What do honey bees, O'Hare Airport and second chances have in common? They're all playing an important part in a social enterprise that aims to promote locally produced, honey-based products right here in Chicago.
Dressed in safety gear that looks like something out of a space odyssey, apiarists are ready to encounter much more familiar creatures -- honey bees.
It’s winter in Chicago, and a healthy dose of honey-based syrup is crucial to ensuring these bees survive the harsh weather.
John Hansen is the head beekeeper with 36 years of experience. Today, he is teaching others how to care for this hive of honey bees.
“So, I'm gonna let you guys do the next one. Bring a couple of jars of syrup,” he said. “As they eat the honey that they've stored in the summertime and metabolize it, they're able to generate enough heat to actually keep the queen at about 90 degrees in the center of the cluster.”
What's interesting is where these hives are located. It’s at the far east edge of O’Hare Airport. And it’s the only apiary, or bee yard, in the country to call an airport home.
Amy Malick is the Deputy Commissioner of Sustainability for the Chicago Department of Aviation.
“This is one of the many initiatives that we have started to help improve what we call the triple bottom line, which means people, planet and profit,” said Malick. “This opportunity has provided workforce development training and sustainability opportunities, not only for people but also for honey bees.”
The O’Hare Airport apiary is one of four in total that are maintained by a workforce development program based out of the North Lawndale community on the city’s west side. This is the epicenter of Sweet Beginnings, the brainchild of Brenda Palms-Barber. She started the all-natural line of raw honey and honey-based body care products some eight years ago.
“We use our honey to sell straight out to local vendors like Whole Foods and Peapod, but we also use our honey to infuse natural skin care products that we have,” she said. “And these skin care products are lip balm, and body creams and shower gels; really high-quality, silky smooth, wonderfully moisturizing, natural, made here in Chicago.”
The honey is extracted once or twice a year from the all-natural urban apiaries, including the O’Hare location, and another one in the heart of the North Lawndale community.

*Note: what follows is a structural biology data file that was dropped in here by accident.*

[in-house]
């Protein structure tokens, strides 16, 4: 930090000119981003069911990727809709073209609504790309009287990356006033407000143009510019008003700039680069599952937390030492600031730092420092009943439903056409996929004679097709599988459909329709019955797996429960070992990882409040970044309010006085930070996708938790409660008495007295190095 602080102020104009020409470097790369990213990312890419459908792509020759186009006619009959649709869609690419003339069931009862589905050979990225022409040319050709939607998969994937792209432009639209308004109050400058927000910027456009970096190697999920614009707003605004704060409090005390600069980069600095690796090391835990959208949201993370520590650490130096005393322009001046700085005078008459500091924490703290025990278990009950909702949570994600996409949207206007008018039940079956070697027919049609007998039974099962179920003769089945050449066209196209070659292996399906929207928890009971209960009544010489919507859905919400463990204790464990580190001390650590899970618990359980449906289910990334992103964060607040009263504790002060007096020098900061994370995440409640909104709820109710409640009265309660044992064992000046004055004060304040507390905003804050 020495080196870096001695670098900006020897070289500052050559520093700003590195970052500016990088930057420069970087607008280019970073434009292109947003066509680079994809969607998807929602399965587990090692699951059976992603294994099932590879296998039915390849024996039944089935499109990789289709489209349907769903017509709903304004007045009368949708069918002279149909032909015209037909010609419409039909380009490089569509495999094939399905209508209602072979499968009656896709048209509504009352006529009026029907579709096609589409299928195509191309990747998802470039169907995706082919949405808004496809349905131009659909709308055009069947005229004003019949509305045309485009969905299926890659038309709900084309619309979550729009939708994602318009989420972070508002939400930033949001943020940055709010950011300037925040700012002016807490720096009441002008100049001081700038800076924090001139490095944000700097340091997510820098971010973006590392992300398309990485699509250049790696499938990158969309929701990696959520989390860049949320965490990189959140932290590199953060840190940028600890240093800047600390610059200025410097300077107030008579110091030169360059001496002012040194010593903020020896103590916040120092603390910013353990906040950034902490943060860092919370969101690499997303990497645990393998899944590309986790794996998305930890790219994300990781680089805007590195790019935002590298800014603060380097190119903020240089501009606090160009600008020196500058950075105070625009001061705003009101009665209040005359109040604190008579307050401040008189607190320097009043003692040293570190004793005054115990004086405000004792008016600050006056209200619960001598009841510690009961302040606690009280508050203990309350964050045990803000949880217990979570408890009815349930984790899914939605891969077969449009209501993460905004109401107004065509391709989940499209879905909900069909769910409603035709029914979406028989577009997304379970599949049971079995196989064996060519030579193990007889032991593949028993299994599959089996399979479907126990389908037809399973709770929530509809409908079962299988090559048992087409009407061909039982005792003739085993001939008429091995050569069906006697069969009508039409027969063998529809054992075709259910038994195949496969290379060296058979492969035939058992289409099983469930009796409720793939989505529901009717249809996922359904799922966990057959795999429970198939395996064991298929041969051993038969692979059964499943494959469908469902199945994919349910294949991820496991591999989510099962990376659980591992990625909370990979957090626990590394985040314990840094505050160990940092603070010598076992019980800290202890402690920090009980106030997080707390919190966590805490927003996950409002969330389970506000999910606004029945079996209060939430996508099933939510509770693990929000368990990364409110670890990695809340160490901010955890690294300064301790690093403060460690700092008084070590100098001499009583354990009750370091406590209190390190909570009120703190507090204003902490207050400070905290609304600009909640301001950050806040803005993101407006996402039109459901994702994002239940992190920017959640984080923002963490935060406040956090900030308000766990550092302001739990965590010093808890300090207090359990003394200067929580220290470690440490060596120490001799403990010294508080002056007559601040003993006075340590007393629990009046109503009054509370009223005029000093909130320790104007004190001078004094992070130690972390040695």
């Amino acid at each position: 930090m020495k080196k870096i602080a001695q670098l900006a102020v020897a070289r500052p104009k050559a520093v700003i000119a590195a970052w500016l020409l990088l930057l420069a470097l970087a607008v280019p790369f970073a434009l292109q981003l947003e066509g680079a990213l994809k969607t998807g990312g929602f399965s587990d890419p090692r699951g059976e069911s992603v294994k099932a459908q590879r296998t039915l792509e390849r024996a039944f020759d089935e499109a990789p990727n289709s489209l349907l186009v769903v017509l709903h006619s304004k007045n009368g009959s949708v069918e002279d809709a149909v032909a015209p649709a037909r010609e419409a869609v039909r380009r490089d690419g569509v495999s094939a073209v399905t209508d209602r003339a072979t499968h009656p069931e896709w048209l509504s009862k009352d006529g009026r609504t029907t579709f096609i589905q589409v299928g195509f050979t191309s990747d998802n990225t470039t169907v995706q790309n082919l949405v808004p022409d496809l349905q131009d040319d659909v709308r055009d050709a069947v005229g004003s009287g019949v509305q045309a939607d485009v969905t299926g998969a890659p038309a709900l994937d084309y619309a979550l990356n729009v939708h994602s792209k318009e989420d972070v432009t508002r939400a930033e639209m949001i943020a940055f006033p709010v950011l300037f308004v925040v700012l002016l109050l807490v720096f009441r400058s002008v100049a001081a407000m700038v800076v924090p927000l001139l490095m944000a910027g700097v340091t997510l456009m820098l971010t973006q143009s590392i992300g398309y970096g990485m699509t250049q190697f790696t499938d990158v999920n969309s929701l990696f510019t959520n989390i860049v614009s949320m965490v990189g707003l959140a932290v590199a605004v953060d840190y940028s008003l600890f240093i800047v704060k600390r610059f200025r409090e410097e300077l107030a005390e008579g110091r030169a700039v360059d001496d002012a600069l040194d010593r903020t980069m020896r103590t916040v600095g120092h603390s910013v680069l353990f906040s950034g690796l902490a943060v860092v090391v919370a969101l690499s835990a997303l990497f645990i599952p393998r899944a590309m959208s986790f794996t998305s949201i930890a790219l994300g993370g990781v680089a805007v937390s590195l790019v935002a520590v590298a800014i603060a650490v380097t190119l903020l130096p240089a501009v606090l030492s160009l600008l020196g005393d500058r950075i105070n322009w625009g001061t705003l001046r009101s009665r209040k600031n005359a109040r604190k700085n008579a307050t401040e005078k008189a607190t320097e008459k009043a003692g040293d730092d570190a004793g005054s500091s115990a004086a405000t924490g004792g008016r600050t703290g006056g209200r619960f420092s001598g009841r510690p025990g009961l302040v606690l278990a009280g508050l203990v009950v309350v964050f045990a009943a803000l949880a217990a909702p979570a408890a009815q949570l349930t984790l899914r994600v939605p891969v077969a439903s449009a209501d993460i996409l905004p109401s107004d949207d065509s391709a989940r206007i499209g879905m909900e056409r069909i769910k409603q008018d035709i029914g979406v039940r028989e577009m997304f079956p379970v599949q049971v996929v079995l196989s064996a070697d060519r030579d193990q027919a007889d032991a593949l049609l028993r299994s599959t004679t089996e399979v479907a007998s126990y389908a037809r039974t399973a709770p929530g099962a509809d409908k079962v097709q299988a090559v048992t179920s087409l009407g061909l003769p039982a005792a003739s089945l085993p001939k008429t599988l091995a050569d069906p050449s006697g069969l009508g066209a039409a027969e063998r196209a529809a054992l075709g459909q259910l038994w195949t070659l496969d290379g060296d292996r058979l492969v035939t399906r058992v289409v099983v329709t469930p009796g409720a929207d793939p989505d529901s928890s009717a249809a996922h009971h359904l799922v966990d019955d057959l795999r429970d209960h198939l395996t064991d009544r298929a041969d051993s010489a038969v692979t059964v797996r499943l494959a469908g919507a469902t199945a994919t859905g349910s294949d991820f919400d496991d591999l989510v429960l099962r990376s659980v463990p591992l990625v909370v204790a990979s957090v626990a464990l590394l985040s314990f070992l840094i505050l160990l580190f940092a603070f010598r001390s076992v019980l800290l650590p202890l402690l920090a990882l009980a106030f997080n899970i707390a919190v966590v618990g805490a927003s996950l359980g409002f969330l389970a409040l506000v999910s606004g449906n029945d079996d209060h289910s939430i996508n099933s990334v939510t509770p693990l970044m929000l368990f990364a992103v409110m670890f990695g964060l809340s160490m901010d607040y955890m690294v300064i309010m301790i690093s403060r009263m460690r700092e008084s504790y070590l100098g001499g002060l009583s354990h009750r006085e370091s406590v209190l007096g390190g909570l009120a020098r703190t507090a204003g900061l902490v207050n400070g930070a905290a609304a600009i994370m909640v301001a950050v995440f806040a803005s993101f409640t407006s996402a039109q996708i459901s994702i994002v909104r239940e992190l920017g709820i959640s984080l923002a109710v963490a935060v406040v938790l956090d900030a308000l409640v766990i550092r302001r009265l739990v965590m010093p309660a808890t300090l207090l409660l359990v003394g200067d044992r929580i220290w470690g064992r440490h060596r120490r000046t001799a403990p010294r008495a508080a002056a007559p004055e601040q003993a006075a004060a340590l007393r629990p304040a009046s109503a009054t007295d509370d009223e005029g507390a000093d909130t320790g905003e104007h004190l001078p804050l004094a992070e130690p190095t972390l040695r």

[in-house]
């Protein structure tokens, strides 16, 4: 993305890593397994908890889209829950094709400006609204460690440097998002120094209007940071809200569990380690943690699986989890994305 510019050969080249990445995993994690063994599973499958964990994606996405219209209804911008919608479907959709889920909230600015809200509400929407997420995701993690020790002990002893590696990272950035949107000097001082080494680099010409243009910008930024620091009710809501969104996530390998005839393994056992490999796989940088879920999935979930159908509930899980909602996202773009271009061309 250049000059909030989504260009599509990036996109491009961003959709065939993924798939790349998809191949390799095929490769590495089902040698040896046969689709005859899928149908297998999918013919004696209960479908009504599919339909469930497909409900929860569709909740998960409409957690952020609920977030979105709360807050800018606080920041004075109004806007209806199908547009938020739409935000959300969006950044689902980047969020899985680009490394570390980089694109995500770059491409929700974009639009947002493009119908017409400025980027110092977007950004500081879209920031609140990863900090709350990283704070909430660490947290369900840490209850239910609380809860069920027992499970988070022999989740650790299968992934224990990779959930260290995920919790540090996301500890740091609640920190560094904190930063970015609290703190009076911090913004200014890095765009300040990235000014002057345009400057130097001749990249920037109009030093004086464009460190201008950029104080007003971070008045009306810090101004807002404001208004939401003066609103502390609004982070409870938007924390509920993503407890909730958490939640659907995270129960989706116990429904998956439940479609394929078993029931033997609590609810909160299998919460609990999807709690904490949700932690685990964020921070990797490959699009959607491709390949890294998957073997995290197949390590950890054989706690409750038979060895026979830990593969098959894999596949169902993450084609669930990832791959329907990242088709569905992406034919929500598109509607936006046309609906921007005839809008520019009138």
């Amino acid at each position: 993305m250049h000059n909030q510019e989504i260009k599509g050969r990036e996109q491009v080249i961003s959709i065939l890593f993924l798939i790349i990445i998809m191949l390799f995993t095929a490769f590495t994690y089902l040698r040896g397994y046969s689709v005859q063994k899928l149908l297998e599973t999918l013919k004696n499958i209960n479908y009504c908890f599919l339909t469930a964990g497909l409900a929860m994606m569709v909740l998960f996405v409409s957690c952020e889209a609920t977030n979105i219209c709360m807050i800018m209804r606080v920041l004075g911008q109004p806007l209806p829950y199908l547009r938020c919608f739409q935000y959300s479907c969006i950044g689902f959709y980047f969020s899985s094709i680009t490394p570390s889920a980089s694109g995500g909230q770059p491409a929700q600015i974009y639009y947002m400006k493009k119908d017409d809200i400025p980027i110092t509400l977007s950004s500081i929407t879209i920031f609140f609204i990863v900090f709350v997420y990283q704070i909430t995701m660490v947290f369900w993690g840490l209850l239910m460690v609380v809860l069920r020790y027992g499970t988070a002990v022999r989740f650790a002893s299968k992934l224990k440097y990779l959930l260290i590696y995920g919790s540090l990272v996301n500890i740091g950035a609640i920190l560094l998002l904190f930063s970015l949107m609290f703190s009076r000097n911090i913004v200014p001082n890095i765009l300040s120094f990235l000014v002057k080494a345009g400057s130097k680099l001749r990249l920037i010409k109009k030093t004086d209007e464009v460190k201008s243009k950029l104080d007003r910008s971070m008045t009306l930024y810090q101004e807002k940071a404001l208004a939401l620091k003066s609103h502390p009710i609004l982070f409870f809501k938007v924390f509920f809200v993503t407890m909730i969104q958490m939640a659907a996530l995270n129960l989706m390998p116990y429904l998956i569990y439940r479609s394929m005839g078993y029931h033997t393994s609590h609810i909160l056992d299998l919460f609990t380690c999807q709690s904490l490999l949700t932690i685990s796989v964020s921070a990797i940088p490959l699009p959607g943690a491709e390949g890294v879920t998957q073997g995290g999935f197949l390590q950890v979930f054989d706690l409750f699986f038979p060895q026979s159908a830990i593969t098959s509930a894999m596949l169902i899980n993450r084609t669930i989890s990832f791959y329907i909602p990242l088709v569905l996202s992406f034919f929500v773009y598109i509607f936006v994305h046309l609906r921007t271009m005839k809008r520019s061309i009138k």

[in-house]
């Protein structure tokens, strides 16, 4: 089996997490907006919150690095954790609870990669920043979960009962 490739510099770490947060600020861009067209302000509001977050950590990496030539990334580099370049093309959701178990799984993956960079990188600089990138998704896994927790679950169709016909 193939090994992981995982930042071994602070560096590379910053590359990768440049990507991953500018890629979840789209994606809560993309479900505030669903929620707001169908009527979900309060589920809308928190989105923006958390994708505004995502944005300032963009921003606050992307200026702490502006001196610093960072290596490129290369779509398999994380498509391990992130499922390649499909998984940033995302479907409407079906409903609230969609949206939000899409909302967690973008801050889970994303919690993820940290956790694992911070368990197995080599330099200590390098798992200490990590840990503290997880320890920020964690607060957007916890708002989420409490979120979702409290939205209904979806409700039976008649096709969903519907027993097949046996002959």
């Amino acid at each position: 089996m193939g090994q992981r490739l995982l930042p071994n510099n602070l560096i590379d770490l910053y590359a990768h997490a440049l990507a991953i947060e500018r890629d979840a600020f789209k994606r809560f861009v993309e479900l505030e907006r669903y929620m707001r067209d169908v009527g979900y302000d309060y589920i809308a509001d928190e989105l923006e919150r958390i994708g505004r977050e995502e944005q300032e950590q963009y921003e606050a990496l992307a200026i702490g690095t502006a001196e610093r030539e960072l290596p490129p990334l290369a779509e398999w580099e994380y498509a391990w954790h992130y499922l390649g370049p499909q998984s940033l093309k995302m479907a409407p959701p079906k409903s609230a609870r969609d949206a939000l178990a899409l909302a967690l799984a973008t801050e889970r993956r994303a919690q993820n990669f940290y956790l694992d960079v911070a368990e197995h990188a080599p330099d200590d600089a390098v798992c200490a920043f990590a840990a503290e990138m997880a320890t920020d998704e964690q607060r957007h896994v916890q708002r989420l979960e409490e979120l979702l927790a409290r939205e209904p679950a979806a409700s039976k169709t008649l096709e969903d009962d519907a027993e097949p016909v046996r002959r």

The Sweet Beginnings product line can be found in local retail stores, and is prominently on display at two outlets inside O’Hare Airport: Hudson’s and HMSHost Grab and Go.
But the mission of Sweet Beginnings is not just to promote locally produced, natural honey-based products, it is to offer up a second chance to people with criminal backgrounds; people who might otherwise have a tough time starting over.
“It is about people behind the product, and that these are individuals who really have served their time and people who want to move on and move past their background, so that they can contribute and honestly be ordinary citizens; not having to live with the stigma that oftentimes incarceration brings,” said Palms-Barber.
Ex-offender Kelvin Greenwood spent eight years in prison after being convicted of attempted murder. He started working at Sweet Beginnings four years ago.
“I mean, this program, it meant a lot to me because they opened their doors to me and then they opened their arms,” he said. “They saw something in me that I might not have saw in myself. And they just gave me an opportunity to grow, so it means a lot.
Today, Greenwood oversees other ex-offenders who are going through the Sweet Beginnings workforce development program. Since 2007, more than 300 men and women have been hired to work through the Sweet Beginnings program.
“What's probably more important is not just the number of people that we've hired, but the number of people who have also remained out of the system,” said Palms-Barber. “Less than 4 percent of the men and women that we’ve hired have actually returned to state prisons.”
So, with the support of an international airport, the efforts of ex-offenders and a few thousand honey bees, it definitely appears to be the beginning of something sweet.